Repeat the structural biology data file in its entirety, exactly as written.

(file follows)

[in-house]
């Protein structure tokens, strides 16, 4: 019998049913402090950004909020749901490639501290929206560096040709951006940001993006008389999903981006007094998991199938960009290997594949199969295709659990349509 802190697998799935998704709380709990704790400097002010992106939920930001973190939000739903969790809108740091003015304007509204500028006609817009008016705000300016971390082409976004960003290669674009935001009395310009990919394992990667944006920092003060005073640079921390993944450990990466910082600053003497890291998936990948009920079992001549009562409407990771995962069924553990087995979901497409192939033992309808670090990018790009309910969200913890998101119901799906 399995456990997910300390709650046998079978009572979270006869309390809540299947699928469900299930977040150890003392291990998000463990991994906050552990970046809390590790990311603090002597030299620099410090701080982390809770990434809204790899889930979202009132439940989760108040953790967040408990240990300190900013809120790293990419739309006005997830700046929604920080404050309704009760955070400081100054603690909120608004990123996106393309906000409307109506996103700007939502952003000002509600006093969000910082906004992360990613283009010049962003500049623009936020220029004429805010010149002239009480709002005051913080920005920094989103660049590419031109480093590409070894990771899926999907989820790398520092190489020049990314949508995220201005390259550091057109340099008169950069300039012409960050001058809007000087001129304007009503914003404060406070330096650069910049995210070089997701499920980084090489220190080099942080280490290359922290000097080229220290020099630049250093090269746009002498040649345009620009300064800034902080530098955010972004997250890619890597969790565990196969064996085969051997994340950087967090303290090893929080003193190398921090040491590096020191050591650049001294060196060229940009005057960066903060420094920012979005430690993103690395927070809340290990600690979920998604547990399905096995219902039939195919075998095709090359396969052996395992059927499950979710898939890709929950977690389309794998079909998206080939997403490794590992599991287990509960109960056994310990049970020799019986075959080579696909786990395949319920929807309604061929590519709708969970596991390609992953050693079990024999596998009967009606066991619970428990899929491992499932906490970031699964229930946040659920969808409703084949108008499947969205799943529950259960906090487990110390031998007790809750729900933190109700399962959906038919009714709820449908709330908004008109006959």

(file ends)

[in-house]
């Protein structure tokens, strides 16, 4: 019998049913402090950004909020749901490639501290929206560096040709951006940001993006008389999903981006007094998991199938960009290997594949199969295709659990349509 802190697998799935998704709380709990704790400097002010992106939920930001973190939000739903969790809108740091003015304007509204500028006609817009008016705000300016971390082409976004960003290669674009935001009395310009990919394992990667944006920092003060005073640079921390993944450990990466910082600053003497890291998936990948009920079992001549009562409407990771995962069924553990087995979901497409192939033992309808670090990018790009309910969200913890998101119901799906 399995456990997910300390709650046998079978009572979270006869309390809540299947699928469900299930977040150890003392291990998000463990991994906050552990970046809390590790990311603090002597030299620099410090701080982390809770990434809204790899889930979202009132439940989760108040953790967040408990240990300190900013809120790293990419739309006005997830700046929604920080404050309704009760955070400081100054603690909120608004990123996106393309906000409307109506996103700007939502952003000002509600006093969000910082906004992360990613283009010049962003500049623009936020220029004429805010010149002239009480709002005051913080920005920094989103660049590419031109480093590409070894990771899926999907989820790398520092190489020049990314949508995220201005390259550091057109340099008169950069300039012409960050001058809007000087001129304007009503914003404060406070330096650069910049995210070089997701499920980084090489220190080099942080280490290359922290000097080229220290020099630049250093090269746009002498040649345009620009300064800034902080530098955010972004997250890619890597969790565990196969064996085969051997994340950087967090303290090893929080003193190398921090040491590096020191050591650049001294060196060229940009005057960066903060420094920012979005430690993103690395927070809340290990600690979920998604547990399905096995219902039939195919075998095709090359396969052996395992059927499950979710898939890709929950977690389309794998079909998206080939997403490794590992599991287990509960109960056994310990049970020799019986075959080579696909786990395949319920929807309604061929590519709708969970596991390609992953050693079990024999596998009967009606066991619970428990899929491992499932906490970031699964229930946040659920969808409703084949108008499947969205799943529950259960906090487990110390031998007790809750729900933190109700399962959906038919009714709820449908709330908004008109006959």